VanderSchee recognized by UChicago for creating positive, safe environment for students

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Tracy Tran

Coppell High School IB math and AP calculus BC teacher Ian VanderSchee teaches during second period on Monday in B121. VanderSchee was nominated for the Outstanding Educator Award by CHS 2019 graduate Dwija Dammanna.

Torie Peck, Staff Writer

Each year the University of Chicago, one of the most prestigious universities of 2020, encourages incoming freshmen to nominate a teacher who impacted their lives for the Outstanding Educator Award. This award recognizes teachers who made an impact on their  students’ lives. 

UChicago freshman and 2019 Coppell High School graduate Dwija Dammanna nominated her former teacher, CHS IB mathematics and AP calculus BC teacher Ian VanderSchee, for this award. VanderSchee received the award on Oct. 21.

Coppell High School IB math and AP calculus BC teacher Ian VanderSchee teaches CHS seniors Austin Gregory and Nathan Crawford during second period on Monday in B121. VanderSchee was nominated for the Outstanding Educator Award by CHS 2019 graduate Dwija Dammanna. (Tracy Tran)

Dammanna was in VanderSchee’s class her senior year, where he helped her transition into college.

“[VanderSchee] is a great teacher, and not just in the conventional way.” Dammanna said. “He really connects with his students and makes an effort to help us with school and other things. This makes him an outstanding educator because he’s not just there for knowledge, but also to see you as a person.”

VanderSchee emphasizes creating a personal relationship with each of his students. At the beginning of the school year, he approaches a class by starting slow as he understands that every student has had a different preferred learning method.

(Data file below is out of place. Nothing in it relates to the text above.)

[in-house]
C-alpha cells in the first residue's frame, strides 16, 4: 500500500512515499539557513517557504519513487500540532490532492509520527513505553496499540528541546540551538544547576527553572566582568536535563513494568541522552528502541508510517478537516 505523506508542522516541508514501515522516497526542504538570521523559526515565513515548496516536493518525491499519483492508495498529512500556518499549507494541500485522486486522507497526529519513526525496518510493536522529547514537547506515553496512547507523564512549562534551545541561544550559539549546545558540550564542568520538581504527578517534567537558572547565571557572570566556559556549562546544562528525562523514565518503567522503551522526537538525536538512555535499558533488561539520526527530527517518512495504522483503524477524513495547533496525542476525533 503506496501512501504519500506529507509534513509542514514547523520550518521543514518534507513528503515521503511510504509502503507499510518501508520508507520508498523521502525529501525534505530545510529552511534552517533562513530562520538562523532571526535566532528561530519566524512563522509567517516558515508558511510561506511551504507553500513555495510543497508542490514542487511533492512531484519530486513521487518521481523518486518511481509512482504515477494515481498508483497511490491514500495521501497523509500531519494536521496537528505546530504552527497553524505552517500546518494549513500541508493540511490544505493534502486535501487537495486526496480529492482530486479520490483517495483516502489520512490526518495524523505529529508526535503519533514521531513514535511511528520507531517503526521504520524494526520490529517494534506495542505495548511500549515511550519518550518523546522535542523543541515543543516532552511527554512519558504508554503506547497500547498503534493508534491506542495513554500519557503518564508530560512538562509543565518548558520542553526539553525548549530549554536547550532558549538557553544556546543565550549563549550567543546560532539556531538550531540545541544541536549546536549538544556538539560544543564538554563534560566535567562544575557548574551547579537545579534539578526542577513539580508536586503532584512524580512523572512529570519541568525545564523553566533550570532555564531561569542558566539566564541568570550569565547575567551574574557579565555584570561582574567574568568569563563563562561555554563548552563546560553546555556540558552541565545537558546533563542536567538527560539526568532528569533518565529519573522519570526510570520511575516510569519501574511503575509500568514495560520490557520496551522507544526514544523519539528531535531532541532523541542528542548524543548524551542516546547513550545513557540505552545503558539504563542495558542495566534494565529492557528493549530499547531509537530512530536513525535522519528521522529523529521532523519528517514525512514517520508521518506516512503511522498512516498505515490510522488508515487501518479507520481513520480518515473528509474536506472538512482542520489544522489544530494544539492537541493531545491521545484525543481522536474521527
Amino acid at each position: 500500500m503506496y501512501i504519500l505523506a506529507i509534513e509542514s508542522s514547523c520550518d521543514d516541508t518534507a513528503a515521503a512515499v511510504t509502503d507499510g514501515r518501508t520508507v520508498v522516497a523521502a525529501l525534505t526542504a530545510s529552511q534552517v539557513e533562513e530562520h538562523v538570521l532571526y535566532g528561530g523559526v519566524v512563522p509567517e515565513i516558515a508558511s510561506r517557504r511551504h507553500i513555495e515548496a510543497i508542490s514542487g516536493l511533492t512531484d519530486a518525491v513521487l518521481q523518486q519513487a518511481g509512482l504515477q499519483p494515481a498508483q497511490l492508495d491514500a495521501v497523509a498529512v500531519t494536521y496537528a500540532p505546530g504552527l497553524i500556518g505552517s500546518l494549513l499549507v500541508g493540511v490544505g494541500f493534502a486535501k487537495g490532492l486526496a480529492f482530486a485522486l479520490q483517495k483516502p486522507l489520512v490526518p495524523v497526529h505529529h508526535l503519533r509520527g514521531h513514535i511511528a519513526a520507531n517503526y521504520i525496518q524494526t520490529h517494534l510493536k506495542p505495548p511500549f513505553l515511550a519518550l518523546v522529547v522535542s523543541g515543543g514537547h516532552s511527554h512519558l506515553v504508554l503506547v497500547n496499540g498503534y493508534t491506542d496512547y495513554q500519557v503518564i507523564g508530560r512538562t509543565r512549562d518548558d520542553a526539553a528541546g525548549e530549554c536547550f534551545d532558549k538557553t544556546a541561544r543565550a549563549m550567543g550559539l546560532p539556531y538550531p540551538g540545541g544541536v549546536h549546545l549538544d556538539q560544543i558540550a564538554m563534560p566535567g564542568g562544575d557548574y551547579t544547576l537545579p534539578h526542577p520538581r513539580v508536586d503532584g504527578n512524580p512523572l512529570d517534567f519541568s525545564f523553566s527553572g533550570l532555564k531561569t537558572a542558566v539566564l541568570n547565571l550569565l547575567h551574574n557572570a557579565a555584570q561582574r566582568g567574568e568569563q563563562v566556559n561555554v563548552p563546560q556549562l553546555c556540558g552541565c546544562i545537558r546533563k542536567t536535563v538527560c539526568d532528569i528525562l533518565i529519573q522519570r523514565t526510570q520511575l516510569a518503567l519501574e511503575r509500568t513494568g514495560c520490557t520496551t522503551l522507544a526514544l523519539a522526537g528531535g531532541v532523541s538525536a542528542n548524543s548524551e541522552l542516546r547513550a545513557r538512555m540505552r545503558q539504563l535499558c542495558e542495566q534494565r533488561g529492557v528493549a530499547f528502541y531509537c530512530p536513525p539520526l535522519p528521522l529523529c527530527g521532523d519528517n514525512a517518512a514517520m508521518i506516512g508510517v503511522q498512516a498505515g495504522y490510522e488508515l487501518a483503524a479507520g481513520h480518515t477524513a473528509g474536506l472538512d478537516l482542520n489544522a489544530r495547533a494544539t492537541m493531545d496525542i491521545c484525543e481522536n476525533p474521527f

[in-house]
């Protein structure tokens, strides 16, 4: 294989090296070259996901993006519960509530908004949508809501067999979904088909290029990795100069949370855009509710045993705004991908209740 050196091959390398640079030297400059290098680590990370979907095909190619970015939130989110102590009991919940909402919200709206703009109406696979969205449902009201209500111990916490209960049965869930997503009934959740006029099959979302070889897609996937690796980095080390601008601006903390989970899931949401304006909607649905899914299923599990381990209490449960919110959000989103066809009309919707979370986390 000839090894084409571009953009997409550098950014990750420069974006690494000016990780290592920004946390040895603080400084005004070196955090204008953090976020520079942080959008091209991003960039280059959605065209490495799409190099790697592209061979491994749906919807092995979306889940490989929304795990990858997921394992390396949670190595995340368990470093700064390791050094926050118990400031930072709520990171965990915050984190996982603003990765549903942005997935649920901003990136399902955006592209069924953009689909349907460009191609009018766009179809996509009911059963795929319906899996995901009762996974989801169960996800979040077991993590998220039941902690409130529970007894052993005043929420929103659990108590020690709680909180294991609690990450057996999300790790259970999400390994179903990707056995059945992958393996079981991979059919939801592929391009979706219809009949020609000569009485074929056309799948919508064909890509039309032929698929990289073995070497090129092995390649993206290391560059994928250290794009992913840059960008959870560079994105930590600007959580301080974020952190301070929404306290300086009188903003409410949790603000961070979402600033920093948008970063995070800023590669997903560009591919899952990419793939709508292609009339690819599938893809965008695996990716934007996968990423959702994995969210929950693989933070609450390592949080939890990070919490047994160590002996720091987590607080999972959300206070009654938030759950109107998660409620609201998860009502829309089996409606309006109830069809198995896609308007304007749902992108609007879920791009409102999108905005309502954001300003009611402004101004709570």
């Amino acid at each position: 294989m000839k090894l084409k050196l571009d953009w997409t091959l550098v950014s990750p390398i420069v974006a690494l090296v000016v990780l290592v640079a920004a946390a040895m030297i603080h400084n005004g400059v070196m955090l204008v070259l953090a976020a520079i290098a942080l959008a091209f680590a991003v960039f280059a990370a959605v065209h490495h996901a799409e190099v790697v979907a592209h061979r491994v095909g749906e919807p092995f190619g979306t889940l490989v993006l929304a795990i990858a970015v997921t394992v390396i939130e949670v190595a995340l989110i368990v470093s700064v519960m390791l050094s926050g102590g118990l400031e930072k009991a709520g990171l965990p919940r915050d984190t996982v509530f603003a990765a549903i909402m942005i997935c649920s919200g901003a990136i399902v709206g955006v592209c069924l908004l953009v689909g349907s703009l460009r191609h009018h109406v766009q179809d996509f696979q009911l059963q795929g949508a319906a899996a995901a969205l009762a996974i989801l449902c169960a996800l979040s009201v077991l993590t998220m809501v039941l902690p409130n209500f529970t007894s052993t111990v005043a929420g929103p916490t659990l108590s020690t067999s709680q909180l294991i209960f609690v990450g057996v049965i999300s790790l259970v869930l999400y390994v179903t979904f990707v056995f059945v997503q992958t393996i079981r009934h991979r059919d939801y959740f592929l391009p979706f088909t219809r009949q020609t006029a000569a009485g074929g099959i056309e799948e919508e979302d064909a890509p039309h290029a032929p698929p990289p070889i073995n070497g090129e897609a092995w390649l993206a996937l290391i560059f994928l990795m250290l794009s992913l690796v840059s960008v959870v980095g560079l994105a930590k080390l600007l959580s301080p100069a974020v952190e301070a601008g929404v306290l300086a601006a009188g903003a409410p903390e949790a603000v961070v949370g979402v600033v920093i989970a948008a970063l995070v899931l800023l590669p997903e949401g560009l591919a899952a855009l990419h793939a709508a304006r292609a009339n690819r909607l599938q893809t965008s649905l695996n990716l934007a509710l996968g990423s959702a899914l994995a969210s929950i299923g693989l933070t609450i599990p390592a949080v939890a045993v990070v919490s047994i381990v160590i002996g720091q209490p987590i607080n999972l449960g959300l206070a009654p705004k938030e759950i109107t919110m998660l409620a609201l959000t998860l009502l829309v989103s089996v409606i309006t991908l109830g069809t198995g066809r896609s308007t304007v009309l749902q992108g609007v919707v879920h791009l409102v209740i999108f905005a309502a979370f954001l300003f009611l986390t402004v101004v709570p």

“When I have a class for the first time, I approach them with a clean slate and no judgment,” VanderSchee said. “Students are not all responsible for the circumstances that they have gone through with learning math up until the point where they’ve gotten to my class, so there’s a lot of grace and a lot of getting to know where each student is.”

Since his students learn at different paces, VanderSchee makes it a point to know how each student is doing in his class. He works with his students to broaden their understanding, as well as offering before and after school tutorials.

“It troubles me personally when somebody doesn’t understand something that I am trying to teach,” VanderSchee said. “I take it as my personal responsibility to make sure that [my students] understand everything that I am talking about.” 

It troubles me personally when somebody doesn’t understand something that I am trying to teach. I take it as my personal responsibility to make sure that [my students] understand everything that I am talking about.”

— Ian VanderSchee

Both current and former students have recognized VanderSchee’s class as a safe place to talk about worries and to ask for advice.

Despite most learning currently being virtual, VanderSchee has found ways to connect with his students and build relationships.

“Especially in virtual learning, a lot of these classes can be kind of awkward especially if no one talks, but [VanderSchee] creates an environment that’s super chill and open,” CHS IB senior Anushri Saxena said. “He’s an overwhelmingly positive person. He ends every class by saying how much we mean to him and how happy he was to see us. It’s always a class that you really want to go to.”

VanderSchee thanks all of his colleagues, students and administrators that have helped him become the teacher he is today.

“I am very, very humbled and honored to be recognized in this way,” VanderSchee said. “Especially since it’s been two years since [Dammanna] has been in my classroom, for her to remember all of that and for her to take the time to nominate me for the award, that just feels really special. I have trouble thinking of a time when I’ve ever felt so honored.”

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